- The 2010 Paper – The new paper states that “Knowledge about genetic ancestry, particularly if undesirable and unexpected, can lead to the reshaping of group, familial, or personal identity (cites omitted)…The occurrence of, or potential for, emotional distress in people, families and groups after receipt of conflicting information about their identity through DTC ancestry testing has also been discussed [cites omitted]. Nonetheless, some research focused on consumers of ancestry testing has revealed that although ancestry tests might promote genetic thinking about ancestry and ‘‘race,’’ test takers also were able to construct meaningful narratives of their identity. [citing to Alondra Nelson’s article; see Article Review: “Bio Science: Genetic Genealogy Testing and the Pursuit of African Ancestry”]. Clearly, additional empirical research will need to adequately explore the relationship between genetic ancestry testing and the identities and overall psychological well-being of test takers, their families, and their communities.”
- Thus, the 2010 statement clearly weakened the stance of negative perceptions from “well-documented” to “has been discussed,” and cites Dr. Nelson’s very interesting research, which suggests that test takers interpret results to meld with their preconceived identity. The section ends by suggesting that more research is needed, which I suggested in my 2008 review.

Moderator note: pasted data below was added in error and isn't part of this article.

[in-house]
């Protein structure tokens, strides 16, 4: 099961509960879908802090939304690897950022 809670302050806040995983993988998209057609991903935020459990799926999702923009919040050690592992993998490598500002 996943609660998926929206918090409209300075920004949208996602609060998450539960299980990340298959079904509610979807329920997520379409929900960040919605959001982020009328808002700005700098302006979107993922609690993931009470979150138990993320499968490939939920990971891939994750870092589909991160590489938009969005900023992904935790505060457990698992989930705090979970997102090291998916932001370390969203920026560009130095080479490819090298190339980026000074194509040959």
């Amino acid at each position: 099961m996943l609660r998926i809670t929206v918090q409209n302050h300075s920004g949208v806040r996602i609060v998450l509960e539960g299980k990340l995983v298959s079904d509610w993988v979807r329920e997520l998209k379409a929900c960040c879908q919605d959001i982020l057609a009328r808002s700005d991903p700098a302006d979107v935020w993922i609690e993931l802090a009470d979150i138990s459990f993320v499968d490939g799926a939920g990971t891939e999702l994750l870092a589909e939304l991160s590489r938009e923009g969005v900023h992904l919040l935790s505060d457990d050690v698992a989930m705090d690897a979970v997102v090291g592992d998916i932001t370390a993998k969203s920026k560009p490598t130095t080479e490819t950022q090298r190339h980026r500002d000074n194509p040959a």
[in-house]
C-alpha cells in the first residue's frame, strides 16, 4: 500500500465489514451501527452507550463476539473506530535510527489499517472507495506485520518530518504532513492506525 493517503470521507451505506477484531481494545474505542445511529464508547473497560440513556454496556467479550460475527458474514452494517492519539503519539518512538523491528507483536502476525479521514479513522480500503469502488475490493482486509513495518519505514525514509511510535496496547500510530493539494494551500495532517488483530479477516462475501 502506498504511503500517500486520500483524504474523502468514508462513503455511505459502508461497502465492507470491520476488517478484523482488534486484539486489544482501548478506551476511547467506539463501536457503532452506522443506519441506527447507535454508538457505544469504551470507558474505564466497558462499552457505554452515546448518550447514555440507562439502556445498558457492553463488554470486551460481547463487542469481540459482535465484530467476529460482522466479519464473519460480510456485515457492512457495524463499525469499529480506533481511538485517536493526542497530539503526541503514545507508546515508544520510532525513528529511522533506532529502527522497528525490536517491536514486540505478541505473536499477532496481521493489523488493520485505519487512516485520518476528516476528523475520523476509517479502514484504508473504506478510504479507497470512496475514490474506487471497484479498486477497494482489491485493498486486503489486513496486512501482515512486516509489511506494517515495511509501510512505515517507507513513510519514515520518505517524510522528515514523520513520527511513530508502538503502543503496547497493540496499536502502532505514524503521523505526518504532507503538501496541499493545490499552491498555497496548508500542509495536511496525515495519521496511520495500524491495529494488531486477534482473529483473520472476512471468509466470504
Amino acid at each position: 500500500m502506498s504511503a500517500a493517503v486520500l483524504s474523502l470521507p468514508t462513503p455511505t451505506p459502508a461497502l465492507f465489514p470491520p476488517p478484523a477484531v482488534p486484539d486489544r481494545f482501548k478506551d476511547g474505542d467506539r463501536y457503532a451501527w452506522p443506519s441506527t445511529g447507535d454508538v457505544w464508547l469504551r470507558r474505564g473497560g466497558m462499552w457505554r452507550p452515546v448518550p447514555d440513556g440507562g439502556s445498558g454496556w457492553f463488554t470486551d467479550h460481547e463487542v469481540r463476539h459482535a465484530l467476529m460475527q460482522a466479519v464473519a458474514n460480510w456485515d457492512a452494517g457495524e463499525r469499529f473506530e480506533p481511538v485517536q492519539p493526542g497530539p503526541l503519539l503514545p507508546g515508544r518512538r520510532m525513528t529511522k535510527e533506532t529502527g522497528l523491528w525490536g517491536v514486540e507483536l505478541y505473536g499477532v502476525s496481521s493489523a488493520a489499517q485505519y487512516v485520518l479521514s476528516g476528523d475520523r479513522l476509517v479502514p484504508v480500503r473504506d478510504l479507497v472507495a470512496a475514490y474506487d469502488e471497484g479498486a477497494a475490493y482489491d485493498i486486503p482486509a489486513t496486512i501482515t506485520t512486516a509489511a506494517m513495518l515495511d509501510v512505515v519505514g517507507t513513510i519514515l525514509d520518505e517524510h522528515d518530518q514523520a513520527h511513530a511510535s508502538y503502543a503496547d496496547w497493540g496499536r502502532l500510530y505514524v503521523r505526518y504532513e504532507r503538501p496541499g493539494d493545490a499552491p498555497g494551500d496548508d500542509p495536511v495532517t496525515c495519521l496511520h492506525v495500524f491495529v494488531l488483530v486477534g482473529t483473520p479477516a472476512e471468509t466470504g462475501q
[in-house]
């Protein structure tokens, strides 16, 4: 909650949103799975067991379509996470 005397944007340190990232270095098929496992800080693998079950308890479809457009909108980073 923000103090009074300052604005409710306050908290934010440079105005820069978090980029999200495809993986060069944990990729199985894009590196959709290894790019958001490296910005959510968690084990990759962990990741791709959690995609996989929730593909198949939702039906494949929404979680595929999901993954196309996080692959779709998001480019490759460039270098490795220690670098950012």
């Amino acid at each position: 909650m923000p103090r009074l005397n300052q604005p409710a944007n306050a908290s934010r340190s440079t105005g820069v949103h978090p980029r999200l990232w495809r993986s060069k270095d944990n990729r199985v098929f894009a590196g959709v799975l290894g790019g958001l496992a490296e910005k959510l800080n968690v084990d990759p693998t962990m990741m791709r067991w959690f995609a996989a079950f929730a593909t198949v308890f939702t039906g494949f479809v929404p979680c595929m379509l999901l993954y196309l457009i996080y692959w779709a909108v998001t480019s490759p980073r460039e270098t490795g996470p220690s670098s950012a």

- The 2008 Paper – In 2008, I wrote that “[t]he paper muddles the distinction between Y-DNA/mtDNA testing and autosomal testing, even though the differences are huge. The results of Y-DNA and mtDNA tests are STR numbers, SNP designations, or differences from the CRS which are then used to estimate a haplogroup or compare with another’s results. Given the extensive data regarding haplogroup designation, the estimates are highly accurate. Additionally, a haplogroup designation implies only a very broad geographical origin many thousands of years ago; it is not an estimation of genetic ancestry, as the authors of the policy paper imply. Haplogroup designations have existed for more than 20 years and continue to be used by population geneticists and anthropologists. The results of autosomal testing, however, are estimations of genetic ancestry. These autosomal tests look at anywhere from 13 to 500,000 locations – out of billions – on the human genome and return percentages of ancestry based on those markers. Autosomal testing can be confusing to test-takers because customer often assumes that the percentages are final and represent an accurate picture of their entire genome.”